Participants

We analyzed data of men diagnosed with primary infertility obtained from a single center (National Taiwan University Hospital, Taipei, Taiwan) from January 2016 to December 2017. Primary infertility was defined as the inability to conceive under an unprotected sexual encounter in ≥12 months as defined by the World Health Organization (WHO) [18].

Participants with aberrant chromosomes, previous chemotherapy/radiotherapy due to malignancy, or bone marrow transplantation were excluded. Furthermore, patients who were previously diagnosed with obstructive azoospermia, such as the absence of vas deferens or had received vasectomies or orchiectomy, were excluded.

Physical examination

Physical examination consisted of determining the presence and grading of varicocele and recording the volume of both testicles. The testicular volume was estimated using the Prader orchidometer (Bayer, Müllerstraße 178, Berlin, Germany). Genital malformation, if any, was recorded. Body weight, height, and smoking habits, if any, were recorded.

Blood and hormonal analysis

Venous blood samples were collected at 9:00–11:00 in the morning. Hormonal assays were conducted in accordance with the instructions of our institute. The testosterone level was recorded in ng/mL, and luteinizing hormone (LH) and follicle-stimulating hormone (FSH) levels were recorded in IU/L.

Semen analysis

Patients were asked to practice abstinence for 3–5 days before semen collection. Each man was provided a wide-mouth plastic container. The semen sample was collected through masturbation and was sent to the laboratory at our institute. Each sample was smeared, stained, and preserved. The following semen variables were used as outcomes: total sperm count (million), sperm concentration (million/mL), percentage of motile sperm cells, and the percentage of sperm cells with normal morphology.

Ambient pollutant data and analysis

Data were acquired from the Environmental Protection Administration Executive Yuan, Taiwan (https://airtw.epa.gov.tw). The concentrations of air pollutants, namely sulfur dioxide (SO2), O3, NOx [nitrogen monoxide (NO) and nitrogen dioxide (NO2)], and PM2.5, were automatically recorded at 78 monitoring stations throughout Taiwan. The data collected from these stations were recorded automatically, and the measures were previously validated manually by using linear regression to check concentrations. The concentration of each pollutant was continuously measured on daily and hourly bases. The monthly average of each pollutant was calculated if ≥20 daily average records were available for a month. In this study, individual exposure to air pollution was estimated on the basis of current residential address reported by the study participants and the mean concentrations of air pollutants in the study period (January 2016 to December 2017).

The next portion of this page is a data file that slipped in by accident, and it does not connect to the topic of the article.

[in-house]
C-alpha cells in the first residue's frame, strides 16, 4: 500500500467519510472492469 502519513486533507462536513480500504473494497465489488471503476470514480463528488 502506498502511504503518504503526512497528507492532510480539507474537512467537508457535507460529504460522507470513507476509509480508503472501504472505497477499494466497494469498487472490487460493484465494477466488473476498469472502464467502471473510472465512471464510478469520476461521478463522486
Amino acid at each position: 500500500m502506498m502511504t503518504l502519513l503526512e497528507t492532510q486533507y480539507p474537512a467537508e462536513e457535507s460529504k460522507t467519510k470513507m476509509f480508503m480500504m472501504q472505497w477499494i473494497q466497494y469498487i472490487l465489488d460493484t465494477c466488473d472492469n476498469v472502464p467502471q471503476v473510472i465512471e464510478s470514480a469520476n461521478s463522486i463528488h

Statistical analysis

Values are expressed as the mean ± standard deviation. Linear regression with a regression coefficient β and a 95% confidence interval was applied to indicate the effect of each unit of pollutant on the testicular volume and semen parameter. Smoking and medical comorbidities, including obesity and the varicocele status, were adjusted in the multivariate regression model. Furthermore, we examined the effect of ambient pollutants on sex hormone by using the multivariate linear regression model. Because serum sex hormone is associated with testicular size, an individual linear regression was performed for testicular volume after adjusting for sex hormone. We set the significance level at p < 0.05. All data analyses were performed using SPSS version 12 (SPSS Inc., Chicago, IL, USA).

Results

The demographic characteristics of the included participants are summarized in Table 1a and 1b. In the study, 282 participants residing in Taiwan were included. The mean (±standard deviation) age, BMI, and the sizes of the right and left testes of all the participants were 36.7 ± 7.3 years, 24.6 ± 4.2 kg/m2, and 14.18 ± 2.7 and 14.30 ± 2.4 mL, respectively. In total, 64 participants (22%) had varicocele, and 212 participants (77%) were nonsmokers. The majority of the participants (n = 265, 93%) resided in northern Taiwan; 3, 3, and 1% of the patients were from central, southern, and other parts of Taiwan, respectively.

Table 1 a and b. Demographic characteristics of the study participants

Sperm parameters

The average sperm count was 41.9 ± 56.6 million, and the average sperm concentration was 34.1 ± 38.8 million/mL. The percentages of sperms with total motility and normal morphology were 30.5 ± 16% and 23.6 ± 9.2%, respectively (Table 2). The mean values of the total sperm count, concentration, and normal morphology were higher in these participants than the cut-off values according to WHO standards [19]. However, the percentage of the progressively motile spermatozoa was low.

Table 2 Distribution of sperm parameters and sex hormone profile

Sex hormone profile